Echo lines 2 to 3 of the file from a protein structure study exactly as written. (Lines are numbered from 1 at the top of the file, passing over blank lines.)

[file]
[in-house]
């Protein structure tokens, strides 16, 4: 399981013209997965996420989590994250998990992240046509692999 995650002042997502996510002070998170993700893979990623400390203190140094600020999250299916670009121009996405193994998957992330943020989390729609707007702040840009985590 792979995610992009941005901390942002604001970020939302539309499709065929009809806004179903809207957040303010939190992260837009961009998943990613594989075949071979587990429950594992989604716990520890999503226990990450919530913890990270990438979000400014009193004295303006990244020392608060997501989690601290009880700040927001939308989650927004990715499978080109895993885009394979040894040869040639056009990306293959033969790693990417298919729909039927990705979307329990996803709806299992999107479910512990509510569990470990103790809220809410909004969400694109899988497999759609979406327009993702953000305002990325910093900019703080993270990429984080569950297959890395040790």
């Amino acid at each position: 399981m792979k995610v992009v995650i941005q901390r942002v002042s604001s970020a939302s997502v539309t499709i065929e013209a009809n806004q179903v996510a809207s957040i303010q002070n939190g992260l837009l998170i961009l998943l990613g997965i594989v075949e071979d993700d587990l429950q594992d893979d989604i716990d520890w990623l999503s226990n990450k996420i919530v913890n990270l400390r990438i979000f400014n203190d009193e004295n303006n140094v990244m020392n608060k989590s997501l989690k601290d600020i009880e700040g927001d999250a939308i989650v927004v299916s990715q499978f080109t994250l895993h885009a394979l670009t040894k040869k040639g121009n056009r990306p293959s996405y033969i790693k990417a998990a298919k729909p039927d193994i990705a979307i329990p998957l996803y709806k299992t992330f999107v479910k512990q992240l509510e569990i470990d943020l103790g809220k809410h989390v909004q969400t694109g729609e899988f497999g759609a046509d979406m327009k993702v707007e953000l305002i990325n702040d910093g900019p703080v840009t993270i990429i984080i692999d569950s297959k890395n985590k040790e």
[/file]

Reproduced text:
């Protein structure tokens, strides 16, 4: 399981013209997965996420989590994250998990992240046509692999 995650002042997502996510002070998170993700893979990623400390203190140094600020999250299916670009121009996405193994998957992330943020989390729609707007702040840009985590 792979995610992009941005901390942002604001970020939302539309499709065929009809806004179903809207957040303010939190992260837009961009998943990613594989075949071979587990429950594992989604716990520890999503226990990450919530913890990270990438979000400014009193004295303006990244020392608060997501989690601290009880700040927001939308989650927004990715499978080109895993885009394979040894040869040639056009990306293959033969790693990417298919729909039927990705979307329990996803709806299992999107479910512990509510569990470990103790809220809410909004969400694109899988497999759609979406327009993702953000305002990325910093900019703080993270990429984080569950297959890395040790």
């Amino acid at each position: 399981m792979k995610v992009v995650i941005q901390r942002v002042s604001s970020a939302s997502v539309t499709i065929e013209a009809n806004q179903v996510a809207s957040i303010q002070n939190g992260l837009l998170i961009l998943l990613g997965i594989v075949e071979d993700d587990l429950q594992d893979d989604i716990d520890w990623l999503s226990n990450k996420i919530v913890n990270l400390r990438i979000f400014n203190d009193e004295n303006n140094v990244m020392n608060k989590s997501l989690k601290d600020i009880e700040g927001d999250a939308i989650v927004v299916s990715q499978f080109t994250l895993h885009a394979l670009t040894k040869k040639g121009n056009r990306p293959s996405y033969i790693k990417a998990a298919k729909p039927d193994i990705a979307i329990p998957l996803y709806k299992t992330f999107v479910k512990q992240l509510e569990i470990d943020l103790g809220k809410h989390v909004q969400t694109g729609e899988f497999g759609a046509d979406m327009k993702v707007e953000l305002i990325n702040d910093g900019p703080v840009t993270i990429i984080i692999d569950s297959k890395n985590k040790e």